I’ve been using Ruby full-time+ for the last few weeks, working on projects at work and then personal projects when I get home. There are a few things I’ve learned about Ruby that surprised me. Most of these were discovered when, going out on a limb, I tried something completely random to see if it worked–and it did!
On one of my projects, when initializing the application, I needed to be able
to choose one class (we’ll call it
FujiApple) if certain variable was set, and a different
class (call it
Gala) if it was not. So I tried the following:
if @certain_var.nil? AppleType = GalaApple else AppleType = FujiApple end
Now, keep in mind,
AppleType is not a class that I have defined anywhere in my
code, yet I could use it just the same as the class that I set it to!
What’s really going on here?
It took me a while to realize that I’m not actually creating a new class here
(and hence the reason I put “classes” in quotes). What’s actually happening
AppleType is just a plain old constant. However, because that constant
is pointing to a class, you can use the same as if its own class.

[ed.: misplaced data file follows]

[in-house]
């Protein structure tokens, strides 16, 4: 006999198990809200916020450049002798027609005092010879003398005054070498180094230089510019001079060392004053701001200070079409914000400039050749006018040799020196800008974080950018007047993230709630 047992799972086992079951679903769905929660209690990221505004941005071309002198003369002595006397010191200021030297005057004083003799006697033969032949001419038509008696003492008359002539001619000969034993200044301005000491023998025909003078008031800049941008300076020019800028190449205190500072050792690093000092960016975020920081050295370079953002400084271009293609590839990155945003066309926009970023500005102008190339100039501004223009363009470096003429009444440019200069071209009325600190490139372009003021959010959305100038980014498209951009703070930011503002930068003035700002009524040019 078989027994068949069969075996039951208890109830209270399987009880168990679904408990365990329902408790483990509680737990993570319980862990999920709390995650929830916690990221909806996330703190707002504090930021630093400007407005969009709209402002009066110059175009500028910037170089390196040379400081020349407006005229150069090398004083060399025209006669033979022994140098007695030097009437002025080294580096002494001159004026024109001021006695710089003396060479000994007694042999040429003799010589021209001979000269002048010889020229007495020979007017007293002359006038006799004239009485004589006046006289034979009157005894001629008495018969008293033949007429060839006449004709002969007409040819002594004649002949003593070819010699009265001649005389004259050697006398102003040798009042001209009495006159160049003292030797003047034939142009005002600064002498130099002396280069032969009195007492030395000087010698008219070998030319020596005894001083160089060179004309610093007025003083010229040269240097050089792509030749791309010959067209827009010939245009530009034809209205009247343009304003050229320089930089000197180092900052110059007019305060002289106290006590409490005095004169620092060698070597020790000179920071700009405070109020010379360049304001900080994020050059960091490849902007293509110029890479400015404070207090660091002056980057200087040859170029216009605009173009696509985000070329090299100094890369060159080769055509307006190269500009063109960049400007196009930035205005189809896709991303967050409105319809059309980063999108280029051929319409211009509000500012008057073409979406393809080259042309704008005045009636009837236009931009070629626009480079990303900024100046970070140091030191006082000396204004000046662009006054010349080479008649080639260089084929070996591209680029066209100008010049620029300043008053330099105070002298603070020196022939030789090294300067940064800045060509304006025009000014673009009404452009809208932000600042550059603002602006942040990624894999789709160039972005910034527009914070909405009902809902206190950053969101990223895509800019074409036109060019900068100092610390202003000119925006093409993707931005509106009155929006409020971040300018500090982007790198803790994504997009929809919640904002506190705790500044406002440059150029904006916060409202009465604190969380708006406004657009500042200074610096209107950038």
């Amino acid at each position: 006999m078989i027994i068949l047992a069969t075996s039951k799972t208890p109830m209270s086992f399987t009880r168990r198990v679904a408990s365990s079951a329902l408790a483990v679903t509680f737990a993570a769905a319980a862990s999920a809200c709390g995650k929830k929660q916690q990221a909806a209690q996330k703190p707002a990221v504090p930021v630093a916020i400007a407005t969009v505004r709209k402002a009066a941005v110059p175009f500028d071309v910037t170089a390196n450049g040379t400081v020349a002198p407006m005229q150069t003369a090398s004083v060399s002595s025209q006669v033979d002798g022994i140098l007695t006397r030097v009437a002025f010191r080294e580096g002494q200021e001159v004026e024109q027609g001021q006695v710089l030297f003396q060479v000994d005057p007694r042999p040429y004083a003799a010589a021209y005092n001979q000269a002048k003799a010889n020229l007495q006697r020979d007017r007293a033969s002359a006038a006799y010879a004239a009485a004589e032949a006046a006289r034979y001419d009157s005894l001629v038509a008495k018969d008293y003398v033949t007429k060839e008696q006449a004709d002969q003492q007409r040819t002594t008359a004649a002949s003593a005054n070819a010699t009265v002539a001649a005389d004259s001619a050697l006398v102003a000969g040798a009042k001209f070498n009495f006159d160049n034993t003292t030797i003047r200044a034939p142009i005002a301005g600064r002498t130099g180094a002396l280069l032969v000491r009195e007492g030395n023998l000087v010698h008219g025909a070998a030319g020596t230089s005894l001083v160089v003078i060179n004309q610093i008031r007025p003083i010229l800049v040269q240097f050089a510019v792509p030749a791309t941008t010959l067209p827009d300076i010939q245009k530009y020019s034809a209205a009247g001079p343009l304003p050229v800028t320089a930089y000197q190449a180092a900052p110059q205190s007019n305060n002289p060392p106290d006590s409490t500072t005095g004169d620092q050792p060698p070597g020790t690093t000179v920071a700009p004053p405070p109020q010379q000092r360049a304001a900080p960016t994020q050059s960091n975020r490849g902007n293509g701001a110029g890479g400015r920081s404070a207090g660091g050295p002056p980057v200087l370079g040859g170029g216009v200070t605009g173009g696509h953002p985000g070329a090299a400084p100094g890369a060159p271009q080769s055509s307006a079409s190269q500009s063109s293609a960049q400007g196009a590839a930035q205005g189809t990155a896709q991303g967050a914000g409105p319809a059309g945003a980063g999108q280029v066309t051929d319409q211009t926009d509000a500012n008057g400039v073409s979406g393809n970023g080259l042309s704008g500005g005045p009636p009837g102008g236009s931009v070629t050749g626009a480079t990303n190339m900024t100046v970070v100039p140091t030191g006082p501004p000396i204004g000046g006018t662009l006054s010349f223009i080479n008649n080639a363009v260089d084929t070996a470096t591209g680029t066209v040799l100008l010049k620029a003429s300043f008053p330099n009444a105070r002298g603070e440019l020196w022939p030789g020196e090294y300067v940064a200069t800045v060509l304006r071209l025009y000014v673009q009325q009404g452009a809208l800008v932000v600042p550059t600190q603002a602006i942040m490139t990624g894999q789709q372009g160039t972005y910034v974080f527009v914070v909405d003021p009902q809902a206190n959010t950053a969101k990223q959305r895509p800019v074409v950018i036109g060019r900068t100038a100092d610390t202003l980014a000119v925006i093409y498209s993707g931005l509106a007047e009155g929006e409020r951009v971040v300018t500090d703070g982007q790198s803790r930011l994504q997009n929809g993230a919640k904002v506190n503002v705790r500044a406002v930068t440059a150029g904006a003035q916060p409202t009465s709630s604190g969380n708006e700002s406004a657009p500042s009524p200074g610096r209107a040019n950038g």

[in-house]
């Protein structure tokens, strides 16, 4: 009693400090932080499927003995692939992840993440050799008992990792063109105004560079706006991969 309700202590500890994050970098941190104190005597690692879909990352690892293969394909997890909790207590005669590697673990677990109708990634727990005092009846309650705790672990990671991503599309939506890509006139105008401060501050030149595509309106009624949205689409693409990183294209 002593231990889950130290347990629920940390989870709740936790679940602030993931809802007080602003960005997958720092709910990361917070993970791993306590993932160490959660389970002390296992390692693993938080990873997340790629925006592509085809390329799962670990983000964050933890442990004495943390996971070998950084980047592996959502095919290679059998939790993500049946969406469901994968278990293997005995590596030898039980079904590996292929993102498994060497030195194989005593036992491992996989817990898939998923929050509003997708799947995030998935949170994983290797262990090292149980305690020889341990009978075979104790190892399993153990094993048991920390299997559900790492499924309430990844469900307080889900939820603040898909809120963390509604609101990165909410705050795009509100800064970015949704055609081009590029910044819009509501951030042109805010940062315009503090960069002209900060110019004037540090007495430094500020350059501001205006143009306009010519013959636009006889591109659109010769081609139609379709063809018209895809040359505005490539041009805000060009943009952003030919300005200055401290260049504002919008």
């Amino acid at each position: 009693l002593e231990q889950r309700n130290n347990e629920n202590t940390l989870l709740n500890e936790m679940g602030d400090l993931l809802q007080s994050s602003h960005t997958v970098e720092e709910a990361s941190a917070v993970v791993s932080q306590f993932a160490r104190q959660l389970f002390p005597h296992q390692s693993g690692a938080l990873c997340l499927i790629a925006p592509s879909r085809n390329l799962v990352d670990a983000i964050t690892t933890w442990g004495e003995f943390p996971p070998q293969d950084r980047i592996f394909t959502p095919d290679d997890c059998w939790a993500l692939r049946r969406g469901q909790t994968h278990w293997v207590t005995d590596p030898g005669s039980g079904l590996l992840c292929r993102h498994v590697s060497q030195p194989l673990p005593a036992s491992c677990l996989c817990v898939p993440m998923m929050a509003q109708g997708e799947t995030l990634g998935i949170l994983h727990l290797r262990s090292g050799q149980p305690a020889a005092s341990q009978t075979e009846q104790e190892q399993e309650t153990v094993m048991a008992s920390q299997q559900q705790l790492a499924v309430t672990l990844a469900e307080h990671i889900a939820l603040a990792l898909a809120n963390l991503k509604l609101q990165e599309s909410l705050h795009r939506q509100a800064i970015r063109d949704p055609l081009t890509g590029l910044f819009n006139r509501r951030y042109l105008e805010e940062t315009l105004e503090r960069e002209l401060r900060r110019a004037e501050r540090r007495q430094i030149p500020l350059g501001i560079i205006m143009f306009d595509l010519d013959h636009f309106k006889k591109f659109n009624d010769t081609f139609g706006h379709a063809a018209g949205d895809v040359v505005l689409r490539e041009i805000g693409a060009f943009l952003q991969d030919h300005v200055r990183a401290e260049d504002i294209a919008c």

FujiApple class looks like this:
class FujiApple def eat "NOM NOM NOM" end end
I can do this:
> AppleType = FujiApple => FujiApple > myApple = AppleType.new => #<FujiApple:0x1011b31c0> > myApple.eat => "NOM NOM NOM"
Should I use it?
I’m not quite sure how good this practice actually is, because if we need to
AppleType somewhere in the middle of the application run, then we
are changing a constant, which is a no-no. However, if used properly, and only
set during the initialization phase of the app (i.e. once), I believe it is a
handy shortcut to having to check for the existence of that variable every time
you want to use the class. Feel free to correct me on this. There is probably a
better way to do it, such as using inheritance, but I found it fascinating that
a solution like this would even work.